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Commentary: Art matters

One of the main reasons for heading to California for a vacation was so my partner (and Beacon bookkeeper) Martin Kaplan could participate in a reunion of performing arts alums from Palos Verdes High School, from which he graduated in 1978. Marty described the rehearsals that occupied him last Friday and Saturday as "surreal." It felt, he said, as if he'd been catapulted backward in time, to the 1970s, when he was a student at PV High School, and during rehearsals it seemed very little had changed.

Last Saturday evening, after a festive dinner on the grounds of the high school - whose great lawn affords a grand view of the Pacific just to the west -- everyone gathered in the multipurpose room for the show. The participants, except for non-alums who'd been recruited to fill out the instrumental combo, were PV alumni, and all had been members of one vocal or theatrical group or another. Some, indeed, performed in several of the ensembles.

The reunion show was a hit. It was genuinely good, not the sort of show one describes as simply fabulous for reasons of nostalgia or to protect the delicate sensibilities of middle-age performers who perhaps should not have taken once again to the stage.

These men and women were terrific. They were much more than good sports who had the moxie to get out there and deliver an entirely respectable "Fugue for the Tinhorns" from "Guys and Dolls" and other classics from the American musical theater repertory. Marty, for example, was a member of the school's Jazz Chorale. It reprised songs in its repertory from the 1970s, some of which were sung at the Montreaux Jazz Festival, yes, that Montreaux festival, the one in Switzerland. The sound that chorus leader Gary McRoberts brought forth from his former students in "My Funny Valentine" delivered chills to the spine.

I'll assume you get the picture. In tight focus, it reveals not only talent but also commitment to the performing arts. At PV High and at schools all over the country, programs are so robust the teens who attached themselves to them went well beyond messing around on stage to mounting skillful shows and concerts that dazzled audiences. That happened three or four decades ago - and again last Saturday night.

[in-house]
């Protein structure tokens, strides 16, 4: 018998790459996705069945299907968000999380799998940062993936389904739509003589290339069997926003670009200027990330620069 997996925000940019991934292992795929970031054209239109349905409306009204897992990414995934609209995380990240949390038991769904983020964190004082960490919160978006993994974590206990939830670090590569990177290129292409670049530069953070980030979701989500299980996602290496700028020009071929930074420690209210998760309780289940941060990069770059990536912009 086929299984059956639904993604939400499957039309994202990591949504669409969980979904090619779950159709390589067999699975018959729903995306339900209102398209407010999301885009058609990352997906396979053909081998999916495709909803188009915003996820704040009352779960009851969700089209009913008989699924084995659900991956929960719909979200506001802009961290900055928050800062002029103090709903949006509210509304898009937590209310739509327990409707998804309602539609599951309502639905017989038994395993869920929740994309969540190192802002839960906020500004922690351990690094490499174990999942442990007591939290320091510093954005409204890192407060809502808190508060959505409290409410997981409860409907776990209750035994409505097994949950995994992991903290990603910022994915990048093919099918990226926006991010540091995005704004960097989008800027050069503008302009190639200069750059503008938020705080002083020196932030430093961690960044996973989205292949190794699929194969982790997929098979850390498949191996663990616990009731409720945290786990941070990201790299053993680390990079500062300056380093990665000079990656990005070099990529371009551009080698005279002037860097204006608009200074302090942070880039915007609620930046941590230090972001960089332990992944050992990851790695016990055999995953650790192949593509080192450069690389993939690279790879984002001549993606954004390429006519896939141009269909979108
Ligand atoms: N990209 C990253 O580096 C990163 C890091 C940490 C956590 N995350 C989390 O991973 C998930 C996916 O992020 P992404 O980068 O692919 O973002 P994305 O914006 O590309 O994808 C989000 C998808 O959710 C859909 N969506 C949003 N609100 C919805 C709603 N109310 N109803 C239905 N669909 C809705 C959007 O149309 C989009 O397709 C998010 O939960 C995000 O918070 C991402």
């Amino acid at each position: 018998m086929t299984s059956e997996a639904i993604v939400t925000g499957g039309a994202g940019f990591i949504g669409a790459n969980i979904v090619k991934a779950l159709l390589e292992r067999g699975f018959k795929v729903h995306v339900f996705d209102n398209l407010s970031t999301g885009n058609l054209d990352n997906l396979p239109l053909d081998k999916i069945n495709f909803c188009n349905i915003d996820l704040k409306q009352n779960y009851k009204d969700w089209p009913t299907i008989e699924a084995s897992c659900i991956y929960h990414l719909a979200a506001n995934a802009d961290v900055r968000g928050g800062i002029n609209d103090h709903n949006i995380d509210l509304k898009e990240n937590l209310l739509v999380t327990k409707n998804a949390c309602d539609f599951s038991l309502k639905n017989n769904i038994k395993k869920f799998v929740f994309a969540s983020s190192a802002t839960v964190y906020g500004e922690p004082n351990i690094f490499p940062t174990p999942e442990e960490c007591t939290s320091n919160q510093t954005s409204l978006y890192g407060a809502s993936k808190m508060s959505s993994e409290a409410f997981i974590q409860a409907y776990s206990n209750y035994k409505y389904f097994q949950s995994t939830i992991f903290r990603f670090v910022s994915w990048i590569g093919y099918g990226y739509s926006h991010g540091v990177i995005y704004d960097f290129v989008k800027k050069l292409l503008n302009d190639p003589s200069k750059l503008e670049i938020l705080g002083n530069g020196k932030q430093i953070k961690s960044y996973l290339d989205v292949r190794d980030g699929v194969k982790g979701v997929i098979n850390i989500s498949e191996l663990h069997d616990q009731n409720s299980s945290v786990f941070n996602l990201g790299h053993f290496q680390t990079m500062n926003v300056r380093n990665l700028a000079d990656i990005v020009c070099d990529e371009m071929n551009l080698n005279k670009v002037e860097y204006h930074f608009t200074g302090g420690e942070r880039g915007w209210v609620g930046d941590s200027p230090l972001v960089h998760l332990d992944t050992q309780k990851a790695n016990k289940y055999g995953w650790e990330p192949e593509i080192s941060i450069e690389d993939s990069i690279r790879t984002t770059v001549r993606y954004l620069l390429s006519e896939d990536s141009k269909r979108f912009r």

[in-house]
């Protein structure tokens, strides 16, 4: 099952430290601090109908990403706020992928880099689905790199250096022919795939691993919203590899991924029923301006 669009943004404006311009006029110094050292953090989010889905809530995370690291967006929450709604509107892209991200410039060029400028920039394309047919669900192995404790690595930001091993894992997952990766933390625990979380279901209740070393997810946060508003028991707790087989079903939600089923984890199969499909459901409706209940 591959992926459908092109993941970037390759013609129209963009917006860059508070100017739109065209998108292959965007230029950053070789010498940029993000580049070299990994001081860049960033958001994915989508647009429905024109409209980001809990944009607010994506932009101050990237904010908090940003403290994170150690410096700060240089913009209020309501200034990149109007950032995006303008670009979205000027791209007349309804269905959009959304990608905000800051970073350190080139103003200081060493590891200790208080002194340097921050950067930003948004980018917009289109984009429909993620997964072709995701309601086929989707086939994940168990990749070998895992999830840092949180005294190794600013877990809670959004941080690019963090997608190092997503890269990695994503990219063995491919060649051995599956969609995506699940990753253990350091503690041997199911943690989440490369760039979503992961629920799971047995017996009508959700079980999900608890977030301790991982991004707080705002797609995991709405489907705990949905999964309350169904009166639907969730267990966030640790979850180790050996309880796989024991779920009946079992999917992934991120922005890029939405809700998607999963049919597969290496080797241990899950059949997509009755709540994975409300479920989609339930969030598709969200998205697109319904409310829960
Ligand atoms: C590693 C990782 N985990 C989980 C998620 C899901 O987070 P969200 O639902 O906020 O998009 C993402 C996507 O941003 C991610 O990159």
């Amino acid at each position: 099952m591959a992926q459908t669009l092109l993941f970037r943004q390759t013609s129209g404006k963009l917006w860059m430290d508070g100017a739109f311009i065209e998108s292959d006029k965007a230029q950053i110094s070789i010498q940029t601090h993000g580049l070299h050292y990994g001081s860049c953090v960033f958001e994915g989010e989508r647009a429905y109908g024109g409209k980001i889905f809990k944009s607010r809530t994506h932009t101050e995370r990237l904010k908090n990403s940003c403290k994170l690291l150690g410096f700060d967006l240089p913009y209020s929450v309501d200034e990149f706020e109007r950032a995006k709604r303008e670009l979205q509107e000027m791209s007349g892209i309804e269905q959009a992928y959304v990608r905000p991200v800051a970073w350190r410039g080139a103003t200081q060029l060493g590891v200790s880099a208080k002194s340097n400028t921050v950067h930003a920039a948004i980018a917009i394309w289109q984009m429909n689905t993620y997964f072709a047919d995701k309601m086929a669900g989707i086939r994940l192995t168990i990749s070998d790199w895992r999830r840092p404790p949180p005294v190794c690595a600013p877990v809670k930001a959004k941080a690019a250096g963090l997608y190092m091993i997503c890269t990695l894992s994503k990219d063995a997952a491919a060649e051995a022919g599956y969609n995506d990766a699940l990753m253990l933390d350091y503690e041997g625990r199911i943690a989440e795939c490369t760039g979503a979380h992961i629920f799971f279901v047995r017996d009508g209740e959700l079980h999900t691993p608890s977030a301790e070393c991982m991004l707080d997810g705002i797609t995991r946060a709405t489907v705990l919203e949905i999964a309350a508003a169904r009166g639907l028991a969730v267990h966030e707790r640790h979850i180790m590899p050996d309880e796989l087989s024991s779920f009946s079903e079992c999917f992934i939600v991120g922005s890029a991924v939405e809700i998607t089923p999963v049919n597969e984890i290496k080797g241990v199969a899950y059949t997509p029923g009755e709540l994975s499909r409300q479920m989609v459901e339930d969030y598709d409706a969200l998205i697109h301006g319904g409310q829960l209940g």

The Performing Arts Tribute Reunion show stands on its own as a triumph of musical ability and steadfastness to an ideal, that artistic development and presentation and expression matters to producers, performers and audiences.

Further in the "matters" department is this: art in the public schools is not a frill, not "extra-curricular" and, thus, expendable. Arts education, as the Palos Verdes High School performing arts alums demonstrated, is part of a dynamic notion of the necessity of developing the whole child as he or she passes through kindergarten and on to the senior year of high school.

Arts education has certainly a practical side you can present to the bean counters - whether one is being taught singing, or how to play the oboe, or how to dance or how to work together as an ensemble - this particular pedagogical activity teaches discipline.

But for us to value it genuinely, something as demanding and expensive as arts education has to be something as exquisitely, intellectually magical and transforming as calculus or botany or poetry. It must, at an early age, inform those kids who are out there singing and shuffle-balling and cracking wise and making us laugh and cry with the knowledge that the arts are transfiguring. In almost indefinable ways embracing people as performers and recipients, art makes us better. It is, in fact, a sinew of civilization.

The teachers honored Saturday night - Warren Balfour, Bob Engle, Phil Nash, Don Marino, Gary McRoberts, Chip Hipkins - know all about what I wrote just now, and they used the reunion performance's epilogue as a bully pulpit for stressing not simply the value of arts education but the necessity of it. While quite aware of the crunch in the availability of funds for arts in our society in general and in the schools in particular, they called the audience to action, to demand that school budgeteers not be allowed to trim the arts, using the idea of "frill" as justification.

Toward the end of the evening, questions and comments were solicited from the audience. One middle-age guy stood up and said he'd been pretty much of a screw-up in high school; and with the kind of eloquence that comes with speaking from the soul, he told the story of his auditioning for one of the crack PV singing ensembles.

He did poorly in the audition, he said, and his voice cracked with emotion.

Addressing his teacher, he said, "You let me in anyway. And you changed my life."

This article originally appeared in the St. Louis Beacon.

Robert W. Duffy reported on arts and culture for St. Louis Public Radio. He had a 32-year career at the Post-Dispatch, then helped to found the St. Louis Beacon, which merged in January with St. Louis Public Radio. He has written about the visual arts, music, architecture and urban design throughout his career.